‘I feel stronger and fitter’
Kelly Jury was ditched from a Silver Ferns camp for failing fitness standards – but 16 months on, she tells Brendon Egan that she’s in the form of her life.
Stuff NZ Newspapers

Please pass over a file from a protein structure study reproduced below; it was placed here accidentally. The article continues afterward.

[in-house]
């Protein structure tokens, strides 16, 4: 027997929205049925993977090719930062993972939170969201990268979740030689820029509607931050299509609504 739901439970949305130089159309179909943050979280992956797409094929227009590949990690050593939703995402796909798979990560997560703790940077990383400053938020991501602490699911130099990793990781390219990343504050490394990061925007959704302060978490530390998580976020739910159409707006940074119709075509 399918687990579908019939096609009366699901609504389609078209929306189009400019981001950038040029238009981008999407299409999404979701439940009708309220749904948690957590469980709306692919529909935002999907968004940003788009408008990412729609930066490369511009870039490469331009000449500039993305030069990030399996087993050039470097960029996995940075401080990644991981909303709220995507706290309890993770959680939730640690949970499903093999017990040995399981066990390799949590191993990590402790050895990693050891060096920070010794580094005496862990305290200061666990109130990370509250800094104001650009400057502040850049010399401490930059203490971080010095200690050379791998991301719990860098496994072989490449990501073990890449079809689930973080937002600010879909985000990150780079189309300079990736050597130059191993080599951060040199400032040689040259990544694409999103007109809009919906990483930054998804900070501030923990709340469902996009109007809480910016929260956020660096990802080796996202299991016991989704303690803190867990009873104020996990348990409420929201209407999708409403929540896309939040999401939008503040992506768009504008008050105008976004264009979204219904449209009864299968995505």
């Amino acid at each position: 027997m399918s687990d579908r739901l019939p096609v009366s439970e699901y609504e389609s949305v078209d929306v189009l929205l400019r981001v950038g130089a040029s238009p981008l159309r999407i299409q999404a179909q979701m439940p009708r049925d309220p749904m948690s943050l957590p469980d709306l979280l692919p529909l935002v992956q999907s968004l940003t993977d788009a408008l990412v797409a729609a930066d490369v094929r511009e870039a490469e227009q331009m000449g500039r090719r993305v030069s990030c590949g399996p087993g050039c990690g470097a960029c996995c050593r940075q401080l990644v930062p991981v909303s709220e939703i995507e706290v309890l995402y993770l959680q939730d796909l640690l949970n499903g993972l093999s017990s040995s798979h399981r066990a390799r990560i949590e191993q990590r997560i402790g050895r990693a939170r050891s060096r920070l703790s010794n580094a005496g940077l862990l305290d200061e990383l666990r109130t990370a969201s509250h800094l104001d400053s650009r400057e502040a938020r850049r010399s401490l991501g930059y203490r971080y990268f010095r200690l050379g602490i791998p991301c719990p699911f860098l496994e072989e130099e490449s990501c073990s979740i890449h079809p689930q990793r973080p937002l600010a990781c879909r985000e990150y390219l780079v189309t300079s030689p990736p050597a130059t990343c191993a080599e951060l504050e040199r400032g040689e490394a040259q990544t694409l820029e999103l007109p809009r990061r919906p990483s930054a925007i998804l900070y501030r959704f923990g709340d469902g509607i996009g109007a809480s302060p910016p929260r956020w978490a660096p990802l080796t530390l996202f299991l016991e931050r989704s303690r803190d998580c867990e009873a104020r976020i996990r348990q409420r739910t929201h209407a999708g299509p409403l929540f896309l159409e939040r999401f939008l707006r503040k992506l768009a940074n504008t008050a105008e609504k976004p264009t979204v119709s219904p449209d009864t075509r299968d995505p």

In career-best form and the fittest she’s felt, Kelly Jury should be one of the first names jotted down in the Silver Ferns’ Commonwealth Games squad. It’s a far cry from January last year when the Central Pulse defender experienced the most embarrassing moment of her eightyear elite career. One of five players sent home from a national training camp in Wellington for not meeting the 16.3 yoyo fitness test standard, Jury was ineligible for the Ferns’ Constellation Cup squad to face Australia. What a difference a year makes. Jury was reluctant to go into that forgettable experience, preferring to concentrate on the present and her play for the Pulse. But that dark memory clearly served as a timely wakeup call. She has gone away, looked hard at her game, and returned a better person and player for the experience. ‘‘Really proud and I’ve been able to turn around my approach to fitness. It hasn’t always been my favourite thing to do and I haven’t always naturally been the fittest, fastest, or strongest player, but being able to keep improving and hit little milestones makes you want to keep pushing yourself more.’’ The 25-year-old, who has played 30 tests, revealed she was the fittest she’d been in her career – crediting the work of strength and conditioning trainer Nicole Misseldine. She had hit several personal best fitness marks this season, which was satisfying considering where she was 16 months ago. Stepping out for the first time to goal defence last season for the Pulse had been important in improving her conditioning – needing to cover more ground on court than at goal keep. Learning a new position had not only added to her versatility in the defensive circle, but given Jury a greater understanding of the goal defence role. Returning to her preferred goal keep position fulltime this season, she was better equipped to know what the goal defence needed in front of her. Jury has formed an effective combination with two-cap former Australian international Kristiana Manu’a, who was born in Wellington, and is eligible to represent New Zealand. She has been in some touch for the second-placed Pulse, who host the Stars at Wellington’s TSB Bank Arena this afternoon at 4.10pm. ‘‘I’m feeling a lot more confident this year in my body and what style of netball I want to put out there. Physically, I feel like I’ve grown in a strength and conditioning capacity. I feel stronger and fitter.’’ Her standout play is reflected in the individual defensive statistical categories. Jury entered this weekend’s matches first in the competition for deflections (73), and intercepts (23), while sitting second for rebounds (22) – behind Ferns’ team-mate Sulu Fitzpatrick of the Mystics. Silver Ferns coach Dame Noeline Taurua last week praised the improvement Jury had not only made with her fitness, but her court play. ‘‘I think with what she’s been able to show and do and demonstrate week out in the ANZ games has been really heartening, so I see those shifts overall and the work she’s done behind the scenes once again physically to get her body in better shape, but to also get her feet moving and having a bigger presence on the ball,’’ Taurua said. Professional netball arrived early for Jury, who signed with the Waikato-Bay of Plenty Magic in 2014 as a Year 13 schoolgirl at New Plymouth Girls’ High. One day after signing the contract she ruptured her Achilles tendon, ruling her out of the campaign. She debuted for the Silver Ferns three years later in 2017, but cementing herself as one of the premier defenders in the country and gaining consistency in her performance has taken time. Three years ago, she moved to the Pulse and lived fulltime in Wellington, saying she was in a positive place on and off the court. Injuries have hindered her, battling a frustrating shoulder injury in 2018 and 2019. She attempted to play through it and push her selection case for the 2019 World Cup, but wasn’t at her best for the Pulse. ‘‘Unfortunately by the end of the  season, the pain factor was just too high. I was unconsciously not using that arm, which did affect my play in the end. Probably the 2020 season, my first season at Pulse, that was all about getting back on court and being comfortable again with my shoulder.’’ Jury has relished working with Pulse coach Yvette McCauslandDurie, who returned to coach the team this year after a season away, and says learning off Pulse defens ive specialist and former Silver Ferns coach and captain Wai Taumaunu, had been invaluable. Taumaunu was a tough taskmaster, who demanded excellence, but that had only strengthened Jury’s game and attitude. ‘‘She’s up front. She’s honest and you know where you stand with her. You know she just wants the best from you and she’ll push you until she gets that.’’ There was uncertainty how the new-look Pulse would go this season following the departures of Ameliaranne Ekenasio, Claire Kersten and Katrina Rore to the Magic. Rore hasn’t ended up taking the court due to pregnancy. The Pulse have won six of their 10 games and are on track for the finals with five matches left. Given the second-worst title odds ($9) by the TAB at the start of the season, with only the Steel ($11) less fancied, the Pulse have silenced their critics. ‘‘I’m really proud of what we’ve managed to achieve so far, especially considering that a lot of people did write us off at the start of the year expecting us not to perform as well. We’ve got an awesome group of girls and I think what makes us push harder is we’ve got extremely high expectations of each other. ‘‘We push each other really hard and when you get that disappointed after a loss you know it means a lot to the girls.’’ A member of the Ferns’ 2018 Commonwealth Games squad, which suffered the ignominy of failing to medal for the first time and finishing fourth, Jury would love to feature at her second Games. Her fitness growth and excellent play for the Pulse should see her as a certainty in the Ferns’ squad. But she says she won’t take anything for granted. ‘‘At the moment I’m just fully focused on Pulse, but I’d be lying if I said it wasn’t in the back of my mind the Ferns’ selection. It’s always special to represent your country, but even more so at the Commonwealth Games. There’s lots of competition for those defensive bibs, which is awesome for netball in New Zealand.’’